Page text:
“Maybe I'll take you up on that,” Arthur considers. He wants to have their easy camaraderie back. Hell, he really just wants Eames back. Safe.
“Anytime you like.”
There's a moment of silence, and Arthur wonders if Eames can hear his heart pounding over the phone. It's Arthur's job to anticipate problems and find solutions for them. But he has no idea how to fix this.
“What can I do?” he finally asks.
There's a sigh. “You know how these things go. Once the genie's out of the bottle, it's awfully hard to put back. It's a little like trying to call off a wedding after all the invitations have been sent. People have already made arrangements, booked hotels and tuxedos, and put a lot of planning into it. So by God, someone's going to appreciate those two hundred hand-folded swan baskets after the bride's sister stayed up all night to finish them.”
Arthur laughs in spite of himself. “That's ... oddly specific.”
Eames chuckles quietly in return. “I suppose it is. Sisters, you know?”
“Yeah, I do, actually. I've got two,” Arthur offers, and it's something. An olive branch. An open hand. Collateral, if Eames feels he needs it. Arthur wants desperately to show Eames he's got nothing to fear from him.
“Same,” Eames says. “And a brother who's a right pain in the arse.”
Arthur didn't know any of that, but he's glad to now. It means Eames still trusts him on some level, and Arthur thinks maybe, just maybe, this—whatever this complex thing they have together is—can be salvaged.
Until the sound of gunfire, loud and up close, forces Arthur to move the phone away from his ear, and Eames' pain-filled bitten-off “Son of a—” suggests he's been hit. It's a sound Arthur's all too familiar with—both in dreams and reality—and there's nothing worse than knowing someone's in trouble and not being able to help. Arthur can feel every muscle in his body straining to do something.
“Eames, are you hit? Tell me where you are! I'll come to you. Let me help.”
There's something that sounds like a strong wind rushing over the phone, and then nothing at all.
Arthur doesn't hear from Eames for two days. He's managed to run a GPS trace on Patricia Heinz's cell phone, but given its location at the bottom of the Hudson River, Arthur's sincerely hoping Eames is no longer in possession of the phone.
However, it does suggest to Arthur that Eames is in the U.S., which is a rarity unless he's on a job, and if he's actually in New York as the phone's location would suggest, he's likely not far from Arthur's apartment. Arthur doesn't want to examine what that means too closely. In their business the “get them before they get you” way of thinking tends to win out, and Arthur has never wanted Eames as an enemy.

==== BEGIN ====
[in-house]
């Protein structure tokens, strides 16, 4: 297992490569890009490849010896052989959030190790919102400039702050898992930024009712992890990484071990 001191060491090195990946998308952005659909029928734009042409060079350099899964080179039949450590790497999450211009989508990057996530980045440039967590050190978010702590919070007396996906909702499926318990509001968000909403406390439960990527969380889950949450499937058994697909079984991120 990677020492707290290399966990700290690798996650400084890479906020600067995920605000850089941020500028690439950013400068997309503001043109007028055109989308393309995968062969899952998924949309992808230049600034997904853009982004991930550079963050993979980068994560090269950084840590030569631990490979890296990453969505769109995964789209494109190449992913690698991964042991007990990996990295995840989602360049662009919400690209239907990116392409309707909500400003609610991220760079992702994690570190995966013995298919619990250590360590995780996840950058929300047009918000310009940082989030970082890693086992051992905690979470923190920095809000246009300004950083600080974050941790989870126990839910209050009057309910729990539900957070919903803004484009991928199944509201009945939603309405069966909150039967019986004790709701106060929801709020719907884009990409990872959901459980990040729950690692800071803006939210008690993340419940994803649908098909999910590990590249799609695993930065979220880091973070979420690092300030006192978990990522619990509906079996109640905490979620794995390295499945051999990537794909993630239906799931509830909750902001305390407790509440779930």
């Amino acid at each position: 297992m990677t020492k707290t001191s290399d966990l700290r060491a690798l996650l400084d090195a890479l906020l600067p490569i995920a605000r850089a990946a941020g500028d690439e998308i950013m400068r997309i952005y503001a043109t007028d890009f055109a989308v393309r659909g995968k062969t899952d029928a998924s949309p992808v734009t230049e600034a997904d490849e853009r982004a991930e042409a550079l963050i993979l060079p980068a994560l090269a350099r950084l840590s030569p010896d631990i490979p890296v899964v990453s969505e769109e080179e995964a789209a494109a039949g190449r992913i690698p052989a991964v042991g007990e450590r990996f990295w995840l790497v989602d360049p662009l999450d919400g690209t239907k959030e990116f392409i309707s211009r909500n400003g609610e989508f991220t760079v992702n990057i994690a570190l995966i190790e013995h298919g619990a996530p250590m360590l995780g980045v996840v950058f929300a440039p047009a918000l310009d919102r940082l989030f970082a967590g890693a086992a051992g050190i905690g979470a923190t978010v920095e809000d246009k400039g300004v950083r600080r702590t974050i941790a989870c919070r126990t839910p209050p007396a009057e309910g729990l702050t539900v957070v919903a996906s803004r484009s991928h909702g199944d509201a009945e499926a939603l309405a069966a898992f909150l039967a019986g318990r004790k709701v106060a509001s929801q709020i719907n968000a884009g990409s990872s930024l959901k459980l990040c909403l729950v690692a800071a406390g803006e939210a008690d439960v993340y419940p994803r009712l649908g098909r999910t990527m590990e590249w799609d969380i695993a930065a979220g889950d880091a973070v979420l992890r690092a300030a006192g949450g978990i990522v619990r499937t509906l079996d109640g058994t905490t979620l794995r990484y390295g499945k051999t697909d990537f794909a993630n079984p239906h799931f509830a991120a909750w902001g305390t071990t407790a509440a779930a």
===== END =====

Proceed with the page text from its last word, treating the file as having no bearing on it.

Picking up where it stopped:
He knows Eames is dangerous; it's part of doing what they do, part of the men they've become to survive in this particular field. He resolutely ignores his instincts to close the blinds and leave the lights off. If Eames is watching him, Arthur wants him to know it's safe, or at least that he doesn't have anything to worry about from Arthur. If Eames is watching him through a sniper's scope, there's not much Arthur can do anyway. Eames is probably the best long-distance shooter Arthur's ever seen.
When his phone rings a little before midnight, Arthur practically throws himself across the room to answer it.
“You know, this is becoming rather tiresome.”
“Christ, Eames, are you alright?”
“Mostly. Took a round in the thigh. Uncomfortable that, by the way. Much too close to bits I'd rather not have shot off.” Eames makes a pained sound as if he's shifted the wounded area. “Also, I was forced to take an unscheduled swim. You now owe me one custom-tailored Cerruti suit—two piece—silk shirt and tie, a new pair of Oxfords, brown, and a limited edition Silver Anniversary Glock 17.”
“You've never been partial to Glocks.”
“No, but I have a friend who swears by them.” Arthur's throat goes dry. If he's still in the friend category, it's saying something. Of course, he could simply be disproportionately excited over a throwaway word-choice, but in Arthur's experience, Eames chooses his words carefully. “So, I'm willing to try one out. On your dime. You can even keep the commemorative key chain, or hey, go wild and order one for yourself. Complaints?”